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Casual observers must be baffled when they watch someone play through tough old-school games. They see the tense hands, the parched eyes, the tight scowl; they must wonder, why would anyone subject themselves to this? Is it a determination to succeed, or a desire to suffer?
Sometimes, even the player doesn’t know. When the deaths start piling up, frustration can obscure the distinction between a worthy challenge and a cheap wringer. For some, it doesn’t matter: if the game can be beaten, they will beat it.
I once had that unshakable tenacity, but I won’t put up with cheap traps anymore. I’m learning how to spot the dirty tricks that games use to torture players. And Contra 4 is a hell of a teacher.
The 2007 DS game is a throwback to the first Contra for NES, itself a home conversion of the original arcade game. Now, as then, the player runs and guns through a 2D jungle of infinite danger, enemies attacking from all directions at all times. The arcade game was designed to rob players one quarter at a time, with unpredictable traps every ten paces waiting to kill your fragile Rambo. Other than “tradition,” I’m not sure how Contra 4 excuses its sucker punches.
Enemies spawn infinitely in narrow pathways, pouncing from front and back and above all at once with a split-second to respond. Tiny red bullets camoflauge themselves among the soft, colorful backgrounds, often creeping from the top screen while the bottom has your attention. Boss encounters rely entirely on pattern memorization, where repeated failure is the only way to learn. Behind-the-back stages mix 2D sprites and 3D environments, making collision points impossible to discern. As a whole, the dangers of Contra 4 are arranged specifically to cheat the player their first time through.
Each death is not only infuriating but devastating as well. Whatever special weapon you had equipped gets demoted to the standard issue rifle. And if your Spread shot or Homing missiles weren’t enough to survive, what hope do you have with your pea-shooter? You’ll find out after an all-too-brief invincibility period when you respawn at your worst among the chaos that defeated you at your best. Momentum is everything: stay alive long enough and you can stack some indispensable weaponry, but one mistake usually leads to more.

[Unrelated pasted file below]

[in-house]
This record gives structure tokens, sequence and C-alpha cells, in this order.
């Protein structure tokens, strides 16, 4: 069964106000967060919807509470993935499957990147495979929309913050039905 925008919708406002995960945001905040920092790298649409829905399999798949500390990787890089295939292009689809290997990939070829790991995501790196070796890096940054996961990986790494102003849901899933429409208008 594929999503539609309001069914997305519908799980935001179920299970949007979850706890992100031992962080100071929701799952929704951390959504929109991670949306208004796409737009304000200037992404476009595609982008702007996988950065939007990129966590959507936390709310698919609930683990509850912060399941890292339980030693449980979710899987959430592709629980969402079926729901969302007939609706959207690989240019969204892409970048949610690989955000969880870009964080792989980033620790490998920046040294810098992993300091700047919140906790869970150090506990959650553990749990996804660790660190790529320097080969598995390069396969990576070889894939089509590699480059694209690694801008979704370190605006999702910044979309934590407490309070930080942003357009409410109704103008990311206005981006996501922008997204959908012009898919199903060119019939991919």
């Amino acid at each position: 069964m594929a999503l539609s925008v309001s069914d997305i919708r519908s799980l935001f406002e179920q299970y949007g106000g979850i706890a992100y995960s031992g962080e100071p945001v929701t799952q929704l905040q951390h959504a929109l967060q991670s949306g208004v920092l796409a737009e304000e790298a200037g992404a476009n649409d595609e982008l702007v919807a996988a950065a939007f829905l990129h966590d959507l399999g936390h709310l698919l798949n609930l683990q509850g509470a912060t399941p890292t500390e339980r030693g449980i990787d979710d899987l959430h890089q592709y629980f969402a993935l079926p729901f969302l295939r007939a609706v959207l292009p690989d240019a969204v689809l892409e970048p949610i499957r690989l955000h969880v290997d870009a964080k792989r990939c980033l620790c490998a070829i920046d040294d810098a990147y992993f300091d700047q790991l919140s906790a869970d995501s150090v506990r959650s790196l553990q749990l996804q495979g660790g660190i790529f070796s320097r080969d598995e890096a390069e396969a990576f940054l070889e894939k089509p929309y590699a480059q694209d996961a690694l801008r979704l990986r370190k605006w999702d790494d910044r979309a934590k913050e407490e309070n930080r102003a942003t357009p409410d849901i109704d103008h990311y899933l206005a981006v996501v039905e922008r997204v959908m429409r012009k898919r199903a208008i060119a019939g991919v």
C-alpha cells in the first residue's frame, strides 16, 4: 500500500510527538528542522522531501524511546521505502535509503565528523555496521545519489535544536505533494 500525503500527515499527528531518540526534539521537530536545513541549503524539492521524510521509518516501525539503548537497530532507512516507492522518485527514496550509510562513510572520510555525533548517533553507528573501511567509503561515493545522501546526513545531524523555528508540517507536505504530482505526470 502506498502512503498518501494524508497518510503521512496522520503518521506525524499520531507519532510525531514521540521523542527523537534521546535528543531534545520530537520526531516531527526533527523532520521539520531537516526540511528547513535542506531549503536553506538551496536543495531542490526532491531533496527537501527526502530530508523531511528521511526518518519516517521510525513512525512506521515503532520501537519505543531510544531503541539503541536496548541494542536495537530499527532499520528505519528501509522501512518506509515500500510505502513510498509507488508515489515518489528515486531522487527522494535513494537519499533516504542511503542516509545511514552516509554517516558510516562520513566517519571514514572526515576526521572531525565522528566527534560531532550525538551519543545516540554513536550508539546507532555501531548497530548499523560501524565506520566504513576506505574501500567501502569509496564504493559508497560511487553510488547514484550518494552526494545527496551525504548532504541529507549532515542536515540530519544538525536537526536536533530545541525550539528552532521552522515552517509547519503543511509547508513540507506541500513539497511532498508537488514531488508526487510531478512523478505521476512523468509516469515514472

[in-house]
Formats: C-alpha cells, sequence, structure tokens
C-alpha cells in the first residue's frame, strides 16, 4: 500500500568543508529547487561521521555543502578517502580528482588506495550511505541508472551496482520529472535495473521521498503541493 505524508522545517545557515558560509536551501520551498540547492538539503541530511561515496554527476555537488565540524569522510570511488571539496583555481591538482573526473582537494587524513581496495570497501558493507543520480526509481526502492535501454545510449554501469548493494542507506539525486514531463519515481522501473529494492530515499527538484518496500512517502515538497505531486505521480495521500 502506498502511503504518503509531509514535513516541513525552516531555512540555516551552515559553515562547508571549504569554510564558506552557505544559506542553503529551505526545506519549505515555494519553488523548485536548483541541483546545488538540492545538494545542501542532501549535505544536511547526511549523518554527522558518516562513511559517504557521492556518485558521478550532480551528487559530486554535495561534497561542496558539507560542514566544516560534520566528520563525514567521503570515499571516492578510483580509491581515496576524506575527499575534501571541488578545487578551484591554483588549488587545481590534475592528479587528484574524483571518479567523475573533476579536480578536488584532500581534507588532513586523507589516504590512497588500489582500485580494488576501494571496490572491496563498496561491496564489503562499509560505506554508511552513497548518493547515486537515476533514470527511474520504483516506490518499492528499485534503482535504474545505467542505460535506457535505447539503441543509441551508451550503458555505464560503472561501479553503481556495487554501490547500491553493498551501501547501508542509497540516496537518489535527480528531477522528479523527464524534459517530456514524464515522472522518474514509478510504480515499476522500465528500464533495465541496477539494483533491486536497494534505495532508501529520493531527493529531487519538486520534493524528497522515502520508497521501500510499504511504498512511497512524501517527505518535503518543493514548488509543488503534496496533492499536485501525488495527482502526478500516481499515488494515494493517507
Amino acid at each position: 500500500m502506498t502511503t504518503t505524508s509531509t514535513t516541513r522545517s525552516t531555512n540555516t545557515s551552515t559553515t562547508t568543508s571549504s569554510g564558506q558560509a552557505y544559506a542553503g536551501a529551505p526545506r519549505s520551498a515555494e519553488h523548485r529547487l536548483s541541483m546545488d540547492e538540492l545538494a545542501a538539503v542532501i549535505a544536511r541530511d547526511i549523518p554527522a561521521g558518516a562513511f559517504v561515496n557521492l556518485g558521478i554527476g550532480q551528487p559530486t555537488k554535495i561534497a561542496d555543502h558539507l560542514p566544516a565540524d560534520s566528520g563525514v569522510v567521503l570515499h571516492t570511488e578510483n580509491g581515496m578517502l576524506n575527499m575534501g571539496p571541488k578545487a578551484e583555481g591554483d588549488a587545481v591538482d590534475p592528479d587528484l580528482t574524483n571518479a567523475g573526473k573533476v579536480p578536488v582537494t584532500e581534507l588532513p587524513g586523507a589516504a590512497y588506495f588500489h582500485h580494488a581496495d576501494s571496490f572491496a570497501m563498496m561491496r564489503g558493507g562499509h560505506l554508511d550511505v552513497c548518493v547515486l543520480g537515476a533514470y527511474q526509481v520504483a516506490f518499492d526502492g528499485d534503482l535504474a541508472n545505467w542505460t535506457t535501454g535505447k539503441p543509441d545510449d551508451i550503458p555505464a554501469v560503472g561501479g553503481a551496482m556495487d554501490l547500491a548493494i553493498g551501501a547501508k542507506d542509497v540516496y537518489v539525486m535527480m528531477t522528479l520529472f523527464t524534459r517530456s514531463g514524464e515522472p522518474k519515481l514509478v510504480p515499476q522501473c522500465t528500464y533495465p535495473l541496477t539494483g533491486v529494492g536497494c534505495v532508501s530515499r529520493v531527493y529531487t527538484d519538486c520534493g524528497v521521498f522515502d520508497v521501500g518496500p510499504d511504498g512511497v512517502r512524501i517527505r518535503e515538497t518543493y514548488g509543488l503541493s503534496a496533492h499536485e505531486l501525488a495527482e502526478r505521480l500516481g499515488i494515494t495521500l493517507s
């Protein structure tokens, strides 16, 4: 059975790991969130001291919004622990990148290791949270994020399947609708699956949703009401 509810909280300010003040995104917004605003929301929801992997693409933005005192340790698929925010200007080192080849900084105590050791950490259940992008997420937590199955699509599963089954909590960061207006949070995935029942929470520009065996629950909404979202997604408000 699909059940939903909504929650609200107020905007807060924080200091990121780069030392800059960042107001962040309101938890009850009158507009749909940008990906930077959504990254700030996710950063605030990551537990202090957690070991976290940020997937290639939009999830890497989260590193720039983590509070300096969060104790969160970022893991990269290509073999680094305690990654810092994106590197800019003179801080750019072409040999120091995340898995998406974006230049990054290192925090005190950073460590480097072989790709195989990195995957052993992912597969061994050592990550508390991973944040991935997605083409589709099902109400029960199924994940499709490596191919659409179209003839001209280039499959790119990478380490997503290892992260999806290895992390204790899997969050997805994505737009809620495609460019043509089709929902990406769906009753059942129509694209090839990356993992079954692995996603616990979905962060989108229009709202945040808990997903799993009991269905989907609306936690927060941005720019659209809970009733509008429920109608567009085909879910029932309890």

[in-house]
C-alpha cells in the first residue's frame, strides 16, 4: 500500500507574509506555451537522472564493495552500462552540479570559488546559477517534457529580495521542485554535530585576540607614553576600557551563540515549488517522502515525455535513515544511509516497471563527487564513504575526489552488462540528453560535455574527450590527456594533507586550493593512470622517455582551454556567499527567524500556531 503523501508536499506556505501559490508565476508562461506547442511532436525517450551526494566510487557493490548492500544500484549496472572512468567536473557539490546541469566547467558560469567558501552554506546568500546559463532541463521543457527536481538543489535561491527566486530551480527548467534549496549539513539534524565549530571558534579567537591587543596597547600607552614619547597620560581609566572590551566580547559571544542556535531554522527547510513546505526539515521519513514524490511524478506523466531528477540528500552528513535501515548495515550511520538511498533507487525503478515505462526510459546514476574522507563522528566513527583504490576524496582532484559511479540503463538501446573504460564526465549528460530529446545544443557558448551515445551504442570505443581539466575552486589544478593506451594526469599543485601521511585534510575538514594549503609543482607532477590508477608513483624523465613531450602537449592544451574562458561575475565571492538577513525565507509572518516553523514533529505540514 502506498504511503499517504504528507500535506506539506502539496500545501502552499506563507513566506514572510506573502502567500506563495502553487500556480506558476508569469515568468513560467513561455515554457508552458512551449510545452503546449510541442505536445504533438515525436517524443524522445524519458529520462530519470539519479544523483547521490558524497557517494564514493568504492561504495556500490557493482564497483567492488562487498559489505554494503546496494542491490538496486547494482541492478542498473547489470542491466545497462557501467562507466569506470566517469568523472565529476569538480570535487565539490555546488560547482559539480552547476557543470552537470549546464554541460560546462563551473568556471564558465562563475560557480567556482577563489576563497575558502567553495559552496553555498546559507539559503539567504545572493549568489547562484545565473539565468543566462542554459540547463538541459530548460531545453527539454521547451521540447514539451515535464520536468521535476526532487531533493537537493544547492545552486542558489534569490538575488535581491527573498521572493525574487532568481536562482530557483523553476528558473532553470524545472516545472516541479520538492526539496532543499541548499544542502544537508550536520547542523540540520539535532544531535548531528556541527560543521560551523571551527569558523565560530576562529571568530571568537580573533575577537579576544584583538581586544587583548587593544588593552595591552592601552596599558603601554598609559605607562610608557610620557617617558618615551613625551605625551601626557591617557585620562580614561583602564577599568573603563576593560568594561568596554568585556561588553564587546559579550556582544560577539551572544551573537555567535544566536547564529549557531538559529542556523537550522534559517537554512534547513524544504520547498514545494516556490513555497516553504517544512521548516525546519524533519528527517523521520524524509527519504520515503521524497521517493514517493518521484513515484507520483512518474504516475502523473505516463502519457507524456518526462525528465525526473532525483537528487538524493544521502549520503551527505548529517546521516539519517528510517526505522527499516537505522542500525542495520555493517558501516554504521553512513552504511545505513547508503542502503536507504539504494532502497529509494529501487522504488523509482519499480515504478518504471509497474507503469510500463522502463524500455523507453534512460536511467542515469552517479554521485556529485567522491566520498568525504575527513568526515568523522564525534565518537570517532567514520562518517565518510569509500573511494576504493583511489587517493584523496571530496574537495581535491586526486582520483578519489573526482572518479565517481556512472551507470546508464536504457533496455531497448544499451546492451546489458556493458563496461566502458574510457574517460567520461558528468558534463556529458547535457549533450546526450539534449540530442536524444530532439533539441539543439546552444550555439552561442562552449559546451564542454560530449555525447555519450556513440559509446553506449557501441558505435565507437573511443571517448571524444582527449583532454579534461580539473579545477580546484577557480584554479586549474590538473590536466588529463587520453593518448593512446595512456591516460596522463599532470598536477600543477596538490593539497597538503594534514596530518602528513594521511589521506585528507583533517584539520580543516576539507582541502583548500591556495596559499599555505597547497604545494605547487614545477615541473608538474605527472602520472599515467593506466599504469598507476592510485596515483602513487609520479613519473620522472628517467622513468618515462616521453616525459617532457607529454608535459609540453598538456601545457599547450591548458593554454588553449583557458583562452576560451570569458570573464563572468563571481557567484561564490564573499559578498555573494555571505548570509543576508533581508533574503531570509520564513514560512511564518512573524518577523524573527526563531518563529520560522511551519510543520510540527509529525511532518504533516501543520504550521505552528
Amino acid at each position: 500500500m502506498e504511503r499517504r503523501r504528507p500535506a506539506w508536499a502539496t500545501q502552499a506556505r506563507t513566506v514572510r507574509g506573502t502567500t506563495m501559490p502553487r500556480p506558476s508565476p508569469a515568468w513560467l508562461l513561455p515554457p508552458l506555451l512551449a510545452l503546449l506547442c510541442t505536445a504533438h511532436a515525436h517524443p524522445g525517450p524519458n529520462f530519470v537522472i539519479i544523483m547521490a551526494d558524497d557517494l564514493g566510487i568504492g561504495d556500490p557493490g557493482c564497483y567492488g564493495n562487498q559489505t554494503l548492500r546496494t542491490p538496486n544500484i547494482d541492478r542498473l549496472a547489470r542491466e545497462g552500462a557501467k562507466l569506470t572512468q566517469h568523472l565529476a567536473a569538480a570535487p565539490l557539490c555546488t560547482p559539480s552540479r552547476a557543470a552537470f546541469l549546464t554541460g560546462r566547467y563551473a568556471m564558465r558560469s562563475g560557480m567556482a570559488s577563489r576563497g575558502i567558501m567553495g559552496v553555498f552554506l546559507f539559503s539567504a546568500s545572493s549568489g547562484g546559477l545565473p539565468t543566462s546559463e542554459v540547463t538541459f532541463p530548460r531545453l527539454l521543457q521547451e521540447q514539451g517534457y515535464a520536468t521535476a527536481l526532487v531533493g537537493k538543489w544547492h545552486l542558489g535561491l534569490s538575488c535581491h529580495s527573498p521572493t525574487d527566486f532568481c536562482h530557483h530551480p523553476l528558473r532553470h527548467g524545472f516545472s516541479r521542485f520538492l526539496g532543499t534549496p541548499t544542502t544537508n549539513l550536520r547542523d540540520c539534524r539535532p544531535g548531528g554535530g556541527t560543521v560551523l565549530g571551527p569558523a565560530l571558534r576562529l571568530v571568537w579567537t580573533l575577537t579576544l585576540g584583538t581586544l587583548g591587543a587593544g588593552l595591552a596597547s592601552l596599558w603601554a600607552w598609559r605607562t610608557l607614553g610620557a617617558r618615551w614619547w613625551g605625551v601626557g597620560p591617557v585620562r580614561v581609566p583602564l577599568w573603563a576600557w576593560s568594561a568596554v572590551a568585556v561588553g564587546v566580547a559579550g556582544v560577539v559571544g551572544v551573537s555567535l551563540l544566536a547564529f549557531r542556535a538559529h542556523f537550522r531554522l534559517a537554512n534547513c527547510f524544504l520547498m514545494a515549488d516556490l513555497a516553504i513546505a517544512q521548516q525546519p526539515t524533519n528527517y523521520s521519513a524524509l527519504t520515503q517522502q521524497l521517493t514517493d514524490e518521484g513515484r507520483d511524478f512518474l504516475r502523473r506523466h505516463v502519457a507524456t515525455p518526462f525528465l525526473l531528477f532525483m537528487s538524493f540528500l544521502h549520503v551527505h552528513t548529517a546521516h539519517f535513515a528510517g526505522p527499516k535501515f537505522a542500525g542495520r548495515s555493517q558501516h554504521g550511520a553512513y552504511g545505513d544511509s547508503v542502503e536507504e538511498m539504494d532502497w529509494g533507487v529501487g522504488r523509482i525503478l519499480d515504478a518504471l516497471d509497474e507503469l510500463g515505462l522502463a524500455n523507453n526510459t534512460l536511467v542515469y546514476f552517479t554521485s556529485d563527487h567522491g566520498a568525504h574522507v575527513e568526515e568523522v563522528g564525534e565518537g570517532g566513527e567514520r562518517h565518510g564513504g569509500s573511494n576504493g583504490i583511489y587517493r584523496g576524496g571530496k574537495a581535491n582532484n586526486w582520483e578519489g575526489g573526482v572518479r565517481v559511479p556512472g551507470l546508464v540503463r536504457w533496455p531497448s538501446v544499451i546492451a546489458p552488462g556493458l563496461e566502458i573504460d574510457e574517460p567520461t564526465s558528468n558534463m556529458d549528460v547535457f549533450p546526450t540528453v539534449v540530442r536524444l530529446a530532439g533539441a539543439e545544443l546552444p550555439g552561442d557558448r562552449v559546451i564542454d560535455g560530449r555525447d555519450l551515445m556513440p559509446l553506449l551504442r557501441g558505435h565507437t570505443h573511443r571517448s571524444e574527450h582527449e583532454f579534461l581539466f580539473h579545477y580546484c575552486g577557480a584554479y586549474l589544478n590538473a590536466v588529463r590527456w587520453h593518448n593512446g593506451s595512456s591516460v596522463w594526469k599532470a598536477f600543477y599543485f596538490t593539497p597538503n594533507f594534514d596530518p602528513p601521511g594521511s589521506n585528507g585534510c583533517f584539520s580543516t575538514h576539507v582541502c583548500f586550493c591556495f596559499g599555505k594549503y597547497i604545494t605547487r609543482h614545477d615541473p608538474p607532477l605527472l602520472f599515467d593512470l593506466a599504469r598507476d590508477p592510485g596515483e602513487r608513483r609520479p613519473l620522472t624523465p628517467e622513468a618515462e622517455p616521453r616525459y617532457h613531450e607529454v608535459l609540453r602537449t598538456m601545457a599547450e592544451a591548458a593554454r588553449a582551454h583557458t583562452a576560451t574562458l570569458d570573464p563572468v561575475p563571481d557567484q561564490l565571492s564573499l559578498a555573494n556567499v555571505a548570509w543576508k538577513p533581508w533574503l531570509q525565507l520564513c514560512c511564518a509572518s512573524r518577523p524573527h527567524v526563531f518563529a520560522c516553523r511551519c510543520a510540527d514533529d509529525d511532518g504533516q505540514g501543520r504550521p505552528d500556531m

And because Contra 4 operates on a limited continue system, be prepared to restart the game over and over again. I finished the game on medium difficulty in five hours, four of which were spent replaying the first five stages repeatedly, just to get back to the second half of the game. There’s a satisfaction that comes with mastering the early stages, and you can stockpile extra lives and upgraded weapons in preparation for later challenges, but the limited continue system is still just a leftover from when games were built specifically to waste time and money.
It’s not all bad, but even Contra 4’s strengths come with downsides. Wayforward Technologies is one of the last dedicated 2D art studios in gaming, but their lush take on Contra backgrounds and character sprites often obscure bullets and missiles and other dangers. The tall, dual-screen layout of the action makes for some creative vertical scenarios, yet scanning both at once is nearly impossible. And the level design exhibits impressive variety, almost never using an enemy type in more than one stage. That also means each learning experience is one-and-done, never combining or layering obstacles in a traditional difficulty curve, instead shifting gears completely in every stage.
As a full arcade-adventure experience, Contra 4 is an amusing relic at best. But in brief pieces where failure only sets you back fifteen seconds, the frantic shooting gallery style can be worthwhile. As evidence, the DS card includes 40 Challenges, unlocked after finishing the main game, that infuse extra rules and wrinkles into minute-long excerpts of the adventure. It’s a Super Meat Boy setup where one mistake ends your run, but success is never so far away to discourage completely. It’s in these short Challenges where Contra’s survive-by-the-second style can thrive in the post-arcade world. Beating these Challenges unlocks extras that celebrate the series's 20th anniversary, including emulations of the original Contra and Super C for the NES.
For all my complaints, it felt good to defeat the game in the end. Really good. That’s one of the dangerous allures of sadistically tough games: the hours of suffering make victory all the more sweet. But Contra 4 taught me that it’s more important to consider your mood when you turn the system on. When I see that Capcom logo before playing the tough-but-fair Devil May Cry 3, it inspires determination and anticipation. With Contra 4, the Konami logo merely primed me for resignation. Next time, that’ll be enough for me to hit the power button again.